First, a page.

Reviewed by: David Criswell, Ph.D.
|Featuring:||Alessandra Daniele, Rissa Walters, Brian Comrie, Dakota Jade, Dan Comrie, Rick Comrie, Nicole Des Coteaux, Michael A. Evans, Kendell Lindley, Jane Harris, Sylvia Enrique, Triston Coleman, Dave Lindley, Jack Pine-Rusk, Laura Hiltz, Wendy Perkins, Michael Silva, Patricia Dimeo, Olivia Novrit, Joe Momma Ernst, Rusty Hanes, Ronda Ernst, Kurt Braun, Butch Hillman, Kevin Guild, Geof Gibson|
“What will happen… between midnight and 1:00 AM?”
Here’s what the distributor says about their film: “Far away from home, in the small town of Pine Valley, SARAH LANDON (newcomer Rissa Walters) finds herself all alone, staying in the guesthouse of her late friend’s grandmother. When she promised to come visit, she didn’t realize she wouldn’t be staying in the main house, and she didn’t realize that the guesthouse was haunted. Or at least it seems that way with all the strange things that are going on in there. But that soon becomes the least of the 17-year-old’s worries. When she learns of the town’s dark secret, she finds herself in the middle of a haunting mystery that involves two brothers, the local psychic, and an evil spirit.”
“Sarah Landon and the Paranormal Hour” seeks to be the Nancy Drew of the occult. It openly bills itself as the first in a series of movies. Is it really a family friendly horror film? Is Sarah Landon wholesome entertainment?
On the positive side, the story is interesting and had potential. The movie had only two foul words that I noticed ('you are a pain in the a--' and one other mild profanity) and no on screen violence. There was no blood and no sex. There was not even a kissing scene. Except for the “scary” elements and the occult story, this was as clean a movie as has been released in a long time.
Unfortunately, other negative elements are plentiful. From a Christian perspective the movie promotes spiritualism (the religion which rejects the Christian view of the afterlife), reincarnation, psychic powers, seances, druid rituals, and offers no Christian alternatives to the pagan worldview promoted in the film. Because the film is clearly aimed at young children, this may actually be more dangerous, as it is pushing an occultic worldview incompatible with the Christian faith.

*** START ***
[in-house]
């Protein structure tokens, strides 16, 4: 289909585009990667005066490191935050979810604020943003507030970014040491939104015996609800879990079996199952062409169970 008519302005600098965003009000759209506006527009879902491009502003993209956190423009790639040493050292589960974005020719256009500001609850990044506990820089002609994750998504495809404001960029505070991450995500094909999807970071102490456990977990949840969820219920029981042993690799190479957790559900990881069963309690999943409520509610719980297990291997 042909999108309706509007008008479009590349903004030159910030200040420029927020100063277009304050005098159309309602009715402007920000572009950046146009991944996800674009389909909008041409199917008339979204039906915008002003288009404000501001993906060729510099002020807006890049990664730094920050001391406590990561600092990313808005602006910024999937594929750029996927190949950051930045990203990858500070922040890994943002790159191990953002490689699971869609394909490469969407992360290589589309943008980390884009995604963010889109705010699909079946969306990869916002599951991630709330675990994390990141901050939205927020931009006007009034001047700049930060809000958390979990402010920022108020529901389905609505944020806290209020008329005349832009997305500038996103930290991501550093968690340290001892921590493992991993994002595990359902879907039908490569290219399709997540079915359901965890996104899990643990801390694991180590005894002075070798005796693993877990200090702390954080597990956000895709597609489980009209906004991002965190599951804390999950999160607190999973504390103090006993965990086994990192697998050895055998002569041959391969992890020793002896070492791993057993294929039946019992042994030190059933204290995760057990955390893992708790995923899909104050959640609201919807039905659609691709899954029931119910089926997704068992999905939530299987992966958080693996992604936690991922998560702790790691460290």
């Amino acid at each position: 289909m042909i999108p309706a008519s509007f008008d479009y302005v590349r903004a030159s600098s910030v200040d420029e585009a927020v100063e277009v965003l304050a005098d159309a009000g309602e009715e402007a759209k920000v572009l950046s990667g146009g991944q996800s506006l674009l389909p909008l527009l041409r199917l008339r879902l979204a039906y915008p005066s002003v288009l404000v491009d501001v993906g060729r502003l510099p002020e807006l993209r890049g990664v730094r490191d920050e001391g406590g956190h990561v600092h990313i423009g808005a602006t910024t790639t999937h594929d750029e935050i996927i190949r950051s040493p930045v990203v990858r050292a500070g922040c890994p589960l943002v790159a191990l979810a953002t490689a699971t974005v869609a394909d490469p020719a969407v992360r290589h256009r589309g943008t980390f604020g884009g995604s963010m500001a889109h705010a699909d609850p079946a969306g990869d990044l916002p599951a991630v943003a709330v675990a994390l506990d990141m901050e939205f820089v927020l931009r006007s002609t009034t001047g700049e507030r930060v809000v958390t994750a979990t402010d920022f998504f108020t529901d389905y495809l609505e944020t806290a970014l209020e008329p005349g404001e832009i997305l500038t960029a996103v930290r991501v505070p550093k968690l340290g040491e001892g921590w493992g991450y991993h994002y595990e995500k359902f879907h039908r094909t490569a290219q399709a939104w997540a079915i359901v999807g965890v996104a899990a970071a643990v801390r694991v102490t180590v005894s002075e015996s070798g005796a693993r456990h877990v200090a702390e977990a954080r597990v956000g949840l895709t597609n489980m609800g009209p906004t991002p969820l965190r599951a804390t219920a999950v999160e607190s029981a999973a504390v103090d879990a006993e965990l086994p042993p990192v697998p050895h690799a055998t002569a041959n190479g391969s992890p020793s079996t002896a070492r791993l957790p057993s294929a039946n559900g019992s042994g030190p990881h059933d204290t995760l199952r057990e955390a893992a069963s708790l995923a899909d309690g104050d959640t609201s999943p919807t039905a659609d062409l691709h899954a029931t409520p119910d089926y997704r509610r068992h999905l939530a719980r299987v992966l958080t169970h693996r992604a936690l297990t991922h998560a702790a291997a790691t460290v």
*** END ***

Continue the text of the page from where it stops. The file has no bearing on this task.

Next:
On a technical level, the movie also fails. Despite a potentially entertaining script (ignoring the pagan occult issue) the acting is mediocre and the directing is uninspired, to say the least. The movie never pulled me into the story or made me care about the characters. Even the minor characters looked as if they were reading from a teleprompter, and none seemed to feel their role.
The plot revolves around a teenage girl who visits a small town with a secret. A man once promised to kill a young boy on his twenty-first birthday. The fact that the man is now dead doesn’t seem to stop fear that he will fulfill his promise. As that boy has now grown up, his twenty-first birthday approaches, and he is convinced that he will be killed by the spirit of the man… or perhaps he was reincarnated as the odd boy living next door? It is up to Sarah Landon to help find out the truth and save his life!
Ultimately, “Sarah Landon…” looked more like an Afterschool TV Special. The script did not require a huge budget, so the issue was not money but lackluster production, uninspired directing, and mediocre acting. If there are anymore Sarah Landon mysteries, I suspect they will be direct to video. The movie was certainly not a terrible movie, but it did not look like it was destined for the big screen.
Violence: Minor / Profanity: Minor / Sex/Nudity: None
See list of Relevant Issues—questions-and-answers.